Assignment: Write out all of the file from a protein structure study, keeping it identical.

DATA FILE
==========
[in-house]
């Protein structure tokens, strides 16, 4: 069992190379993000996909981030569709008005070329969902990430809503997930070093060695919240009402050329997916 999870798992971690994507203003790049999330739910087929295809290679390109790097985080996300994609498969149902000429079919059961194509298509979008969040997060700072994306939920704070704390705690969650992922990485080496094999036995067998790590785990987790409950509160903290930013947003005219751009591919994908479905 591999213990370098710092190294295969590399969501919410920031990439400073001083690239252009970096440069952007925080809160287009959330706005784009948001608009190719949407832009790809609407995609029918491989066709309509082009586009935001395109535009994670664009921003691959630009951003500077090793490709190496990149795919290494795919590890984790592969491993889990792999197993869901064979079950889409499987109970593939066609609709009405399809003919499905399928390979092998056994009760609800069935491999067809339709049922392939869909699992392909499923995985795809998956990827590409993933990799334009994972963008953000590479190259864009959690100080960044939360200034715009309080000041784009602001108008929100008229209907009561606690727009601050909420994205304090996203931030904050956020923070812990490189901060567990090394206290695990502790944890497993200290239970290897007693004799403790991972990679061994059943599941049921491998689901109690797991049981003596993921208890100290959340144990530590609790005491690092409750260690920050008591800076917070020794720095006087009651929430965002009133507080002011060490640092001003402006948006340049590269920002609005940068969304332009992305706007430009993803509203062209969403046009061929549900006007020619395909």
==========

[in-house]
């Protein structure tokens, strides 16, 4: 069992190379993000996909981030569709008005070329969902990430809503997930070093060695919240009402050329997916 999870798992971690994507203003790049999330739910087929295809290679390109790097985080996300994609498969149902000429079919059961194509298509979008969040997060700072994306939920704070704390705690969650992922990485080496094999036995067998790590785990987790409950509160903290930013947003005219751009591919994908479905 591999213990370098710092190294295969590399969501919410920031990439400073001083690239252009970096440069952007925080809160287009959330706005784009948001608009190719949407832009790809609407995609029918491989066709309509082009586009935001395109535009994670664009921003691959630009951003500077090793490709190496990149795919290494795919590890984790592969491993889990792999197993869901064979079950889409499987109970593939066609609709009405399809003919499905399928390979092998056994009760609800069935491999067809339709049922392939869909699992392909499923995985795809998956990827590409993933990799334009994972963008953000590479190259864009959690100080960044939360200034715009309080000041784009602001108008929100008229209907009561606690727009601050909420994205304090996203931030904050956020923070812990490189901060567990090394206290695990502790944890497993200290239970290897007693004799403790991972990679061994059943599941049921491998689901109690797991049981003596993921208890100290959340144990530590609790005491690092409750260690920050008591800076917070020794720095006087009651929430965002009133507080002011060490640092001003402006948006340049590269920002609005940068969304332009992305706007430009993803509203062209969403046009061929549900006007020619395909």